Tradition is all about tall empires. Oligarchy allows you to fortify your cities for free, while Legalism and the Finisher grant 2 free buildings (Monument and Aqueduct) in your first 4 cities, which will save you 8 per turn in maintenance costs. Monarchy is tremendously powerful as your capital city gets larger (a size 30 capital adds +15 and removes 15 ).
Representation: Each city you found will increase the Culture cost of policies by 33% less than normal. Also starts a Golden Age .Finisher: Adopting all policies in the Liberty tree will grant a free Great Person of your choice near the Capital.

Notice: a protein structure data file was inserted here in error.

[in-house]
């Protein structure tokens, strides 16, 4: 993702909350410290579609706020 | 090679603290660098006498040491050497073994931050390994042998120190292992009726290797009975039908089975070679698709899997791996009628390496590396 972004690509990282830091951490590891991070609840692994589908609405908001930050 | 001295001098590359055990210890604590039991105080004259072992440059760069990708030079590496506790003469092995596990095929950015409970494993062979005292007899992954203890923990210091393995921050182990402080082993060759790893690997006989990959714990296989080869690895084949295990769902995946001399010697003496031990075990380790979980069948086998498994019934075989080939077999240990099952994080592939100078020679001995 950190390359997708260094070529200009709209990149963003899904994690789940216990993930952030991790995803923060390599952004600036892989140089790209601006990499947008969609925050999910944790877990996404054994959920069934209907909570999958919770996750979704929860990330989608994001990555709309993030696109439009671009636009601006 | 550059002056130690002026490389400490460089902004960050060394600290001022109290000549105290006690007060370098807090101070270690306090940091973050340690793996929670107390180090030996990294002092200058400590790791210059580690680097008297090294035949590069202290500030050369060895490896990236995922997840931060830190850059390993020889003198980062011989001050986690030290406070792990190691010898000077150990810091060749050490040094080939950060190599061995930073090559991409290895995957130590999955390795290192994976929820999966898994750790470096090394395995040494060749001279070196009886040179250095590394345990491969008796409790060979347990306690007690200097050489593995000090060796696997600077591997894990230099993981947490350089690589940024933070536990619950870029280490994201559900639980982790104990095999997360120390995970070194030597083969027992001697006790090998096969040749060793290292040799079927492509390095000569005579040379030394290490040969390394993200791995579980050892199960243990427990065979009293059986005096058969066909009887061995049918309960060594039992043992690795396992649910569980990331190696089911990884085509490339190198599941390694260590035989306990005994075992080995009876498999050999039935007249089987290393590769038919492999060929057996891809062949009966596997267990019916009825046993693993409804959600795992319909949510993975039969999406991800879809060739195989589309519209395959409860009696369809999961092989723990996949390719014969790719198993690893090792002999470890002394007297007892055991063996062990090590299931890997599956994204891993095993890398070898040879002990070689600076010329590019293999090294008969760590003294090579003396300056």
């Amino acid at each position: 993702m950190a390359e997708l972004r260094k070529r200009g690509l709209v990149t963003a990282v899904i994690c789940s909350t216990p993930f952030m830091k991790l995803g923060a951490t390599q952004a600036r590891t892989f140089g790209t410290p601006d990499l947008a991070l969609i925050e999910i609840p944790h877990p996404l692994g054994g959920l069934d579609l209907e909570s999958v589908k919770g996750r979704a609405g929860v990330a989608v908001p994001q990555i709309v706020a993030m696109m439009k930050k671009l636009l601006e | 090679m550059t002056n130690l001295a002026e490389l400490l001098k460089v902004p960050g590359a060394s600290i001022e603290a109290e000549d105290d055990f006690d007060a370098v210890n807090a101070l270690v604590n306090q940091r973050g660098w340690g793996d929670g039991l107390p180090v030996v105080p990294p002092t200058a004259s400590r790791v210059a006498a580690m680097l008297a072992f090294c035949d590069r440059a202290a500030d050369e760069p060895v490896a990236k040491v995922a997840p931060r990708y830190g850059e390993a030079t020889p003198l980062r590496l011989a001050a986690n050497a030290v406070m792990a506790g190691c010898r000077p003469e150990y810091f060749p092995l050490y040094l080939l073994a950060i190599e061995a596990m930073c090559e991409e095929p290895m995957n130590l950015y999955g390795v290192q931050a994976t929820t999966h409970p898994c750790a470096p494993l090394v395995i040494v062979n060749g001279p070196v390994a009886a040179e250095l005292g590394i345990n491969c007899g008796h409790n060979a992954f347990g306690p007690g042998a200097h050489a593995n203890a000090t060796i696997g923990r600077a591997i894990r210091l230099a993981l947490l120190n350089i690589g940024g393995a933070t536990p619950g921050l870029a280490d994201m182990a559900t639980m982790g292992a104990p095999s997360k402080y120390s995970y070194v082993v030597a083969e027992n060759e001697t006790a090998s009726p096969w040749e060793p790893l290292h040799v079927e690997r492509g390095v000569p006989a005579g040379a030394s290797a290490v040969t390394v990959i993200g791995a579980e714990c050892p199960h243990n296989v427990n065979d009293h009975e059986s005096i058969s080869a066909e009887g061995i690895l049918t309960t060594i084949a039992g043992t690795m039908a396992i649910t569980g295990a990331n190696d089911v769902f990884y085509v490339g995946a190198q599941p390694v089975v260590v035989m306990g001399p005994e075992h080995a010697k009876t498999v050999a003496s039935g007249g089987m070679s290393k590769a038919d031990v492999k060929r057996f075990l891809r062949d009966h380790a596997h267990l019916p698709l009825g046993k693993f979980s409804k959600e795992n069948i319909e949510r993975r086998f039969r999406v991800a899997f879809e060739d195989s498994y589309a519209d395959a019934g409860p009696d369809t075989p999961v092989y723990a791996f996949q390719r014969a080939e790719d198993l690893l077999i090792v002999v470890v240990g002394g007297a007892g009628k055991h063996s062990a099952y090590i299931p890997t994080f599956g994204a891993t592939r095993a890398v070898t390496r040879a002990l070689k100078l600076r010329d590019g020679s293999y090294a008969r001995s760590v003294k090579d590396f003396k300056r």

Liberty is best suited for wide empires. Representation makes pursuing social policies more feasible with lots of cities, and it starts a Golden Age (which increases gold tremendously). The Finisher gives you a free Great Person, which gives you the opportunity to get a free Great Merchant.
Professional Army: Gold cost of upgrading Military Units reduced by 33% and +1 Local City from every defensive building (Walls, Castle, Arsenal, Military Base). Finisher: Adopting all policies in the Honor tree will grant Gold for each enemy unit killed.
Honor can be used for either tall or wide empires, although Professional Army reaches full potential in a wide empire. Every free defensive building also becomes a happiness building. The Finisher is fairly straightforward, and also applies to barbarian units.